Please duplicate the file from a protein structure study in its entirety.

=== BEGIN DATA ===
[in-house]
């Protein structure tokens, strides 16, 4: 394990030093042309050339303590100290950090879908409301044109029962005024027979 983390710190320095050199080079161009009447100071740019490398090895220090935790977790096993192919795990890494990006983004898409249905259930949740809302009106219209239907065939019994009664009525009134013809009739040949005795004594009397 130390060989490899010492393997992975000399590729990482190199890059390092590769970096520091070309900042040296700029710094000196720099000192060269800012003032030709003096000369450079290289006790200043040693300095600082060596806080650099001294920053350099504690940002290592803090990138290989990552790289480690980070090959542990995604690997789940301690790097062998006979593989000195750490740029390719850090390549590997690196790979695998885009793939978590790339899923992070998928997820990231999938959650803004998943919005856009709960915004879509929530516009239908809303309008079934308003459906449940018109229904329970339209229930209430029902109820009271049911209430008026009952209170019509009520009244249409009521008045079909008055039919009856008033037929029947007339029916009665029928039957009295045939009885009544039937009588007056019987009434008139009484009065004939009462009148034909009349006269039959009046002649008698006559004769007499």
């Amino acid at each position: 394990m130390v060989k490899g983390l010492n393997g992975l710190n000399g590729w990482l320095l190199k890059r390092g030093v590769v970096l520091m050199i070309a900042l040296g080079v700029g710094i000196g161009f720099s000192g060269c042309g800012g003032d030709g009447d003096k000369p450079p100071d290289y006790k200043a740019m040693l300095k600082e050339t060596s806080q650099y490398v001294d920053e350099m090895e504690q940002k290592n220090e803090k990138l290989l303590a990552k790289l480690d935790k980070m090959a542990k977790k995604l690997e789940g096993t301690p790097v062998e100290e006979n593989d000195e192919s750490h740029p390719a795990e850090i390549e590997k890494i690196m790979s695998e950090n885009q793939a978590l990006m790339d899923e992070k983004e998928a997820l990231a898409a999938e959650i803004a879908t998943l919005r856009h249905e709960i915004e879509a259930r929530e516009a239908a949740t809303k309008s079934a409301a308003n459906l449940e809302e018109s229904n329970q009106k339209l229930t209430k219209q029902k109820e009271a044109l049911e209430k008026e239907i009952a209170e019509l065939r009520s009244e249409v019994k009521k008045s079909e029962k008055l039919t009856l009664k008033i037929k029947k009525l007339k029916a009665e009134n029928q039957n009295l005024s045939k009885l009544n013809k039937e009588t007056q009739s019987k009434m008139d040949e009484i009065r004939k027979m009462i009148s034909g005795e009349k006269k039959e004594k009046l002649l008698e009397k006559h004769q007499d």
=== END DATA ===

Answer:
[in-house]
């Protein structure tokens, strides 16, 4: 394990030093042309050339303590100290950090879908409301044109029962005024027979 983390710190320095050199080079161009009447100071740019490398090895220090935790977790096993192919795990890494990006983004898409249905259930949740809302009106219209239907065939019994009664009525009134013809009739040949005795004594009397 130390060989490899010492393997992975000399590729990482190199890059390092590769970096520091070309900042040296700029710094000196720099000192060269800012003032030709003096000369450079290289006790200043040693300095600082060596806080650099001294920053350099504690940002290592803090990138290989990552790289480690980070090959542990995604690997789940301690790097062998006979593989000195750490740029390719850090390549590997690196790979695998885009793939978590790339899923992070998928997820990231999938959650803004998943919005856009709960915004879509929530516009239908809303309008079934308003459906449940018109229904329970339209229930209430029902109820009271049911209430008026009952209170019509009520009244249409009521008045079909008055039919009856008033037929029947007339029916009665029928039957009295045939009885009544039937009588007056019987009434008139009484009065004939009462009148034909009349006269039959009046002649008698006559004769007499």
């Amino acid at each position: 394990m130390v060989k490899g983390l010492n393997g992975l710190n000399g590729w990482l320095l190199k890059r390092g030093v590769v970096l520091m050199i070309a900042l040296g080079v700029g710094i000196g161009f720099s000192g060269c042309g800012g003032d030709g009447d003096k000369p450079p100071d290289y006790k200043a740019m040693l300095k600082e050339t060596s806080q650099y490398v001294d920053e350099m090895e504690q940002k290592n220090e803090k990138l290989l303590a990552k790289l480690d935790k980070m090959a542990k977790k995604l690997e789940g096993t301690p790097v062998e100290e006979n593989d000195e192919s750490h740029p390719a795990e850090i390549e590997k890494i690196m790979s695998e950090n885009q793939a978590l990006m790339d899923e992070k983004e998928a997820l990231a898409a999938e959650i803004a879908t998943l919005r856009h249905e709960i915004e879509a259930r929530e516009a239908a949740t809303k309008s079934a409301a308003n459906l449940e809302e018109s229904n329970q009106k339209l229930t209430k219209q029902k109820e009271a044109l049911e209430k008026e239907i009952a209170e019509l065939r009520s009244e249409v019994k009521k008045s079909e029962k008055l039919t009856l009664k008033i037929k029947k009525l007339k029916a009665e009134n029928q039957n009295l005024s045939k009885l009544n013809k039937e009588t007056q009739s019987k009434m008139d040949e009484i009065r004939k027979m009462i009148s034909g005795e009349k006269k039959e004594k009046l002649l008698e009397k006559h004769q007499d």